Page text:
Interview with Stephanie Lake – Colossus


A Dance of Unity and Individualism at ΩHM Festival

Interview by Chris Duncan

Brisbane’s ΩHM Festival of Other Music, a celebration of avant-garde art and performance, is thrilled to present ‘Colossus‘ by the esteemed choreographer Stephanie Lake. Following her nationwide sold-out run of ‘Manifesto’, Lake brings this exhilarating contemporary performance to Brisbane, captivating audiences with a spectacle that melds 50 dancers into a singular, pulsating entity.

Lake’s vision for ‘Colossus‘ was born from her fascination with large casts and the power of mass movement. “I’ve always been drawn to the idea of as many dancers as could fit on stage,” Lake explains. Initially imagining a hundred dancers, she realized fifty allowed for the necessary space to truly express the choreography’s depth. This large ensemble, rather than restricting creativity, opened up a world of thematic exploration. Lake reflects, “The show started to express themes of control, power of the mass, mob behavior, and individualism. It was about interconnectedness.”

Choreographing such a large group was not without its challenges, particularly in managing the sheer volume and excitement during rehearsals. Lake had to develop unique signals to maintain focus, a testament to her innovative approach to directing large ensembles. The process also involved distilling an abundance of ideas into the most impactful movements, a task Lake approached with the precision of a skilled artist.

A key element of ‘Colossus‘ is its mesmerizing soundtrack by Robin Fox, a result of a long-standing collaboration between the composer and Lake. Their work has evolved in tandem, with the music and choreography intimately intertwined. Lake describes their collaboration as “braided together”, emphasizing the seamless integration of sound and movement in the performance.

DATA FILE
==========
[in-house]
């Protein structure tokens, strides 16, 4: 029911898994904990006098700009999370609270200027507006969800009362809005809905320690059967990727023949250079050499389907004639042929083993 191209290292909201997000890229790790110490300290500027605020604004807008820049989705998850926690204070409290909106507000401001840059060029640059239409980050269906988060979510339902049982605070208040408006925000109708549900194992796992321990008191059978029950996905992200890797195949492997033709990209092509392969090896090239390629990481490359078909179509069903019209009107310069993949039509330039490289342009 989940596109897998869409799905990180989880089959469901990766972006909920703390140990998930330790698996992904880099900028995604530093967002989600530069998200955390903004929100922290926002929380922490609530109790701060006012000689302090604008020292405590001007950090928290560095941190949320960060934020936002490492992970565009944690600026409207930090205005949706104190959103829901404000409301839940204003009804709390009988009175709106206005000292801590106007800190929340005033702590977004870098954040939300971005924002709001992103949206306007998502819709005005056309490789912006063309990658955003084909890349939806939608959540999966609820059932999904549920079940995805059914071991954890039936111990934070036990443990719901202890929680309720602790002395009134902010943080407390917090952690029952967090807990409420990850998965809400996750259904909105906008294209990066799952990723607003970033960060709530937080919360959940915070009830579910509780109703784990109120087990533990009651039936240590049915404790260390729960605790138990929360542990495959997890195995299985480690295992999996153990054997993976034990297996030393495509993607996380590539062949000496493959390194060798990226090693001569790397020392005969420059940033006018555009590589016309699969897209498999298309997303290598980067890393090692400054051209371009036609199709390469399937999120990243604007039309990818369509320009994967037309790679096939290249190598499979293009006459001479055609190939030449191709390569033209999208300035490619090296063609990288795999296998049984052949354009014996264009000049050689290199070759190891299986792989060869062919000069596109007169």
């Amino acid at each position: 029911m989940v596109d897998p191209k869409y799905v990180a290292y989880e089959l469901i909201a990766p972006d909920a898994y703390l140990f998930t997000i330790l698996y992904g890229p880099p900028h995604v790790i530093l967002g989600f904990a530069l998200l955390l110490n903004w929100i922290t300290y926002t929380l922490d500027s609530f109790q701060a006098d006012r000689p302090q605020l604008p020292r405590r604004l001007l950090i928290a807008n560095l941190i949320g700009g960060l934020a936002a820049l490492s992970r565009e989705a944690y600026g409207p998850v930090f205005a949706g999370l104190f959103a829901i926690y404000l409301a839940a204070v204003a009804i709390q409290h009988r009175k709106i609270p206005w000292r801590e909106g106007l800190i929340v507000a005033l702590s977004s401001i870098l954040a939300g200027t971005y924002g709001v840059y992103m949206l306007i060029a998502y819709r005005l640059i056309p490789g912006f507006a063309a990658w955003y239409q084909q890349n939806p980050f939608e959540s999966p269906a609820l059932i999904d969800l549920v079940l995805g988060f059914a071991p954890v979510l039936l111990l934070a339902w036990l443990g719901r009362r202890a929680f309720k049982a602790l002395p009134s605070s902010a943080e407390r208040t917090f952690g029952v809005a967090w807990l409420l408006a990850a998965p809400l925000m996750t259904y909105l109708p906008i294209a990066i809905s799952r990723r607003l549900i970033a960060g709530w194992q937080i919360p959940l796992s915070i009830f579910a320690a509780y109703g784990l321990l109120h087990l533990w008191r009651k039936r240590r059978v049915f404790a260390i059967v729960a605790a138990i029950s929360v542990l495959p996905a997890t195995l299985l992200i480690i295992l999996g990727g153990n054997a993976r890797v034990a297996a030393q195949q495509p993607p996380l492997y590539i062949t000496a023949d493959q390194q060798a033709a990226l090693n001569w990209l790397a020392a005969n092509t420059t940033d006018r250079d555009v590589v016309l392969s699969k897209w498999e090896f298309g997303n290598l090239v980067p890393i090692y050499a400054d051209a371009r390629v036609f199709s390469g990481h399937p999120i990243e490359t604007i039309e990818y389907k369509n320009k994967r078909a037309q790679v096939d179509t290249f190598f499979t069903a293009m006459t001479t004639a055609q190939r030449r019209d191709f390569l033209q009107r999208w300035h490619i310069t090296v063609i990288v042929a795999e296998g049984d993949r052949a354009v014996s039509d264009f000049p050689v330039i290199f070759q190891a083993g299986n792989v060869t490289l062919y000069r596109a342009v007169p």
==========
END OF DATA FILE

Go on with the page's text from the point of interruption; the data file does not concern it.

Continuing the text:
Colossus‘ is not just a dance show; it’s a global phenomenon. Lake’s work has been embraced worldwide, with over 750 dancers from Geneva to Buenos Aires to Taipei taking part in the performance. In Brisbane, she’s excited to work with local talent, including dancers from the Queensland Ballet’s Pre-Professional & Jette Parker Young Artist Programs and Queensland University of Technology students. “It’s fascinating to observe the different ways dancers work around the world and how their cultural and training influences infuse the work with new meaning,” Lake shares.

The global response to ‘Colossus‘ has been overwhelming. Lake recounts the surprise of having the show’s trailer go viral, reaching nearly 5 million views. More so, the adaptability of the show during the pandemic, with rehearsals conducted via Zoom across continents, stands as a testament to the resilience and collaborative spirit of the arts community.

For aspiring choreographers dreaming of undertaking large-scale projects like ‘Colossus‘, Lake advises starting with smaller groups and being brave in sharing ideas. “You never know who’s listening and who might be able to support you to make it happen,” she encourages.

Alongside ‘Colossus’, the ΩHM Festival, running from 28 February to 20 April 2024 at Brisbane Powerhouse, features an array of other groundbreaking performances. These include Chunky Move’s ‘Universal Estate’ and the Australasian Dance Collective’s ‘THREE’, each offering unique perspectives on contemporary life and the human condition.

This festival, supported by the Queensland Government through Arts Queensland, is a vibrant showcase of innovative art, inviting audiences to explore the boundaries of music, dance, and visual art. Tickets are available, with a presale starting at 10 am local time on Thursday 9 November. For more information and to be part of this extraordinary journey, visit

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